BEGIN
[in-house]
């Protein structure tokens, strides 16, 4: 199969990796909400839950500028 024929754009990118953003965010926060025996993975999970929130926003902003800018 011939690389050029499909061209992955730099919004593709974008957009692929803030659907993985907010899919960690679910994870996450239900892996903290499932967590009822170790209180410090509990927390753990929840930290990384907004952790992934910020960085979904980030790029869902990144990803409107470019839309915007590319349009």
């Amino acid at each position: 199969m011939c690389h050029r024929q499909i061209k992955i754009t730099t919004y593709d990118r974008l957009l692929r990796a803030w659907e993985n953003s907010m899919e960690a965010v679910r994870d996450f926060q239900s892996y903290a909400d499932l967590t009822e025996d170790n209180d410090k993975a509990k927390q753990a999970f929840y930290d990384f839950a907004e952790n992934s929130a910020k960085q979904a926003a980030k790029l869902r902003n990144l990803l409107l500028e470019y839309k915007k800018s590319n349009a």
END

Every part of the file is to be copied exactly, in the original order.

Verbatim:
[in-house]
């Protein structure tokens, strides 16, 4: 199969990796909400839950500028 024929754009990118953003965010926060025996993975999970929130926003902003800018 011939690389050029499909061209992955730099919004593709974008957009692929803030659907993985907010899919960690679910994870996450239900892996903290499932967590009822170790209180410090509990927390753990929840930290990384907004952790992934910020960085979904980030790029869902990144990803409107470019839309915007590319349009």
């Amino acid at each position: 199969m011939c690389h050029r024929q499909i061209k992955i754009t730099t919004y593709d990118r974008l957009l692929r990796a803030w659907e993985n953003s907010m899919e960690a965010v679910r994870d996450f926060q239900s892996y903290a909400d499932l967590t009822e025996d170790n209180d410090k993975a509990k927390q753990a999970f929840y930290d990384f839950a907004e952790n992934s929130a910020k960085q979904a926003a980030k790029l869902r902003n990144l990803l409107l500028e470019y839309k915007k800018s590319n349009a």